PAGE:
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What is Bitcoin?

Bitcoin is a digital currency, a form of money that stores in its online "virtual" wallet, without governments or central banks control.

Bitcoin was first introduced in 2009 by someone under the pseudonym of Satoshi Nakamoto, who wanted the virtual currency not to be restricted by any regulators.

Thus, cryptocurrencies are an attempt to replace money transactions, using peer-to-peer networks, with a digital exchange nature. Bitcoin was the first decentralized cryptocurrency, and still the most successful.

Virtual Money And Real Impact

The idea is that you would manage the creation and transfer of money using cryptography, rather than hoping for central authorities and their regulation.

Against the backdrop of Bitcoin's success, more than 3000 other virtual currencies later creating with varying success and popularity, like Ethereum, Litecoin, Monero and Dash.

Many cryptocurrencies have disappeared due to lack of interest and the simple fact that no one has used them. All the remaining non-Bitcoin cryptocurrencies, still known as altcoins, are more or less based on the same idea of a decentralized digital mean of exchange.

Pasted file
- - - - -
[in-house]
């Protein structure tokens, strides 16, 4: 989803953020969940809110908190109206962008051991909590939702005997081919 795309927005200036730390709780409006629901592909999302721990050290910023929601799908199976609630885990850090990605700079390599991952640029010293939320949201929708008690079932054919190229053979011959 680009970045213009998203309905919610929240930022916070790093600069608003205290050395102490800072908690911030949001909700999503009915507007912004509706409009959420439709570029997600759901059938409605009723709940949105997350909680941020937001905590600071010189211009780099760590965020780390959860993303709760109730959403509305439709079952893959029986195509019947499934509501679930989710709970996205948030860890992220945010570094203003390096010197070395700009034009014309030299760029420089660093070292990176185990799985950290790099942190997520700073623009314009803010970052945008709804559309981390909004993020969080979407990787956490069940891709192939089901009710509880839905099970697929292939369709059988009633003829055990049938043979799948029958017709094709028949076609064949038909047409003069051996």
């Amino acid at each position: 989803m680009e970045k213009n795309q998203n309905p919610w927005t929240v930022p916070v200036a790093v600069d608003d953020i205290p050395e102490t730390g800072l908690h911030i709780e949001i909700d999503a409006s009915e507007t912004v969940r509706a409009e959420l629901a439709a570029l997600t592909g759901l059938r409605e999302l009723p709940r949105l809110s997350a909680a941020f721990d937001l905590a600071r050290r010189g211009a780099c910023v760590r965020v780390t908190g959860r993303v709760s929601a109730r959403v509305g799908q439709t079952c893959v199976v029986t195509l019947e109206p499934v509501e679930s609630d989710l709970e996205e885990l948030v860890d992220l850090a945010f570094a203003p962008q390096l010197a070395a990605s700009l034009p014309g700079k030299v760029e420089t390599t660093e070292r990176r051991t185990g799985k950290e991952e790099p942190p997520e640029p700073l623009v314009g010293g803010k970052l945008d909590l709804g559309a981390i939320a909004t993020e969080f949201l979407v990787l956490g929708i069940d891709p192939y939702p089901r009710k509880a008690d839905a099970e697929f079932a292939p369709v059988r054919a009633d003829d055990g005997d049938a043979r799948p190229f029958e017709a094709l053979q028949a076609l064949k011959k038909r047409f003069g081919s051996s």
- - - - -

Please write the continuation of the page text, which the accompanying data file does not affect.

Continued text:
Their success depends on how much "cash" (total cost of transactions) is in the peer-to-peer network (i.e. virtual economy). Since Bitcoin is an open source code, everyone can develop their own cryptocurrency using this technology.

Short Lesson Of Deficit

Part of the Bitcoin value is determined by their deficit. You can buy Bitcoins online at cryptocurrency exchanges or you can get them through a process known as "mining".

Bitcoin's mining programs compute an encryption function, called a hashrate, over a set of random numbers. Coins are awarded regardless of who of the miners performs the calculation of a number below a certain threshold.

Initially, Bitcoin mining took place using standard PCs with powerful GPU, but as hashrate complexity increased, Bitcoin ASIC's preferred method for Bitcoin mining was the use of a chip specifically designed for this one.

Now in circulation there are about 17 million of Bitcoins. Please note that the system was so developed that the total number of Bitcoins in (virtual) circulation will never exceed 21 million.

As the Bitcoin network grows, the hashrate calculation becomes more complex, with the miners receiving less reward, so they always need improved hardware and higher Bitcoin prices to keep this process profitable.

As a currency, Bitcoin is still a niche market. But, nevertheless, several retailers such as Overstock, Expedia, Newegg and Dish Network, accept it as payment.

Because Bitcoins can be spent on the Internet without using a bank account, they thus provide a convenient system for anonymous purchases, which also allows money laundering and buying illegal products. Since there is no physical money anywhere, accounts can not be frozen by the police or PayPal administrators.

From the point of view of use on the Internet, Bitcoin and other cryptocurrencies are considered money of the future. Although over the past few years Bitcoin has demonstrated both ups and downs.